Update on Illegal Toys (…Clothes, Books, etc.)

By , January 22, 2009 11:05 pm

See this cute thrift store British guards pull toy that my 3 year-old loves?  (Made in England)

It was given to her by my thrift store-loving British Dad.

After February 10th, it will [might??] be illegal.


A quick update on the Consumer Product Safety Improvement Act (CPSIA) situation:

  • As of today, there are 18 days until mandatory toy compliance certification is requested.  Only 18 more days of legal Etsy, of legal thrift stores, of legal used books (even library books), of legal thrift store clothing, of legal garage sale toys, books, clothes… [???? See NOTE below???] The scope is potentially HUGE.  It’s not just toys.

  • Ugh.

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If you are wondering what the heck I am talking about, here is a brief summary:

In August 2008 Congress passed the CPSIA with the goal of improving toy safety. It bans lead and phthalates from toys and children’s products and also mandates lots of extra testing and labeling. Well, the thought is nice, but in reality only large corporations will be able to afford the certification required. There is no exception for hand-crafted toys, or toys already certified under strict European standards.

The statute is overly broad and will effectively prohibit the sale of handmade toys in the United States. Even German toymaker Selecta has decided that the new law is too burdensome and has already withdrawn from the U.S. market.

If you want to, you can read more about this issue in these posts of mine:

Auf Wiedersehen Selecta (…Good-Bye Hand-Crafted Toys?)


Our Last Selecta Toy

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NOTE: Thanks to alert reader Erika (I sound like Dave Barry) for pointing out my failure to completely do my homework.  On January 8th the CPSC published a clarification which apparently exempts resellers from the testing requirement.  So thrift stores, garage sales, used book stores and the like should be OK as long as they avoid selling “products that are likely to have lead content.” Here is the exact paragraph:

The new safety law does not require resellers to test children’s products in inventory for compliance with the lead limit before they are sold. However, resellers cannot sell children’s products that exceed the lead limit and therefore should avoid products that are likely to have lead content, unless they have testing or other information to indicate the products being sold have less than the new limit. Those resellers that do sell products in violation of the new limits could face civil and/or criminal penalties.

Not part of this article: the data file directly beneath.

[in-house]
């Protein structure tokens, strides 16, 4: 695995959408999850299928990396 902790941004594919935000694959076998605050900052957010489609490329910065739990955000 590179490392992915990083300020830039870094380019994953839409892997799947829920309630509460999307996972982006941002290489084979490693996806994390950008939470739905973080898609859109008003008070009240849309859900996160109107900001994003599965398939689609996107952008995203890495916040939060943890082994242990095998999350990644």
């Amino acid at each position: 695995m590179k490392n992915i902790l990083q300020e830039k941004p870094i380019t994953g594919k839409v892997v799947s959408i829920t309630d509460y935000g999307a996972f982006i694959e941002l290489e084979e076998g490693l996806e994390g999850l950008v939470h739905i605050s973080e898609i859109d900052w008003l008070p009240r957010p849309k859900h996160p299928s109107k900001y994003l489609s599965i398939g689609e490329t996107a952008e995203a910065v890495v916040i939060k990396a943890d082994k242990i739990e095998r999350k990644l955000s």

It is still a bit troubling to me.  If I sell some antique toys to collectors on Ebay and one of those toys, unbeknownst to me, contains lead, will I be in violation of the law?  My interpretation of this is yes.  Hmmm….

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3 Responses to “Update on Illegal Toys (…Clothes, Books, etc.)”

  1. Erika says:

    The CPSIA announced that this new law won’t apply to thrift stores:
    http://www.pjstar.com/news/x1840651346/Federal-law-requiring-lead-testing-for-ki\
    ds-items-wont-apply-to-second-hand-shops

  2. Mom Unplugged says:

    Thanks for pointing that out Erika. I obviously should have done my homework a bit better on this one! I couldn’t get your link to work, but I did find the actual notice from the CPSC and I still think there is potential liability for resellers, although they are exempt from testing. What a messy situation! Thanks again for the helpful comment!

  3. Thanks so much for helping to spread the word. For what it’s worth yes, the resellers still feel unconvinced because the cpsc is essentially telling them “we won’t come after you” which is not the same as “you are exempt from the law.”
    Also books are not officially exempt as evidenced by this article today from the American Library Assn: http://www.wo.ala.org/districtdispatch/?p=1573

    I love those etsy posts. My favorite though is still the $15,610 kids dress
    http://www.etsy.com/view_listing.php?listing_id=19887302

    Liz from Cool Mom Pickss last blog post..A baby changing pad that stays clean? Well, pretty much. Yeah.

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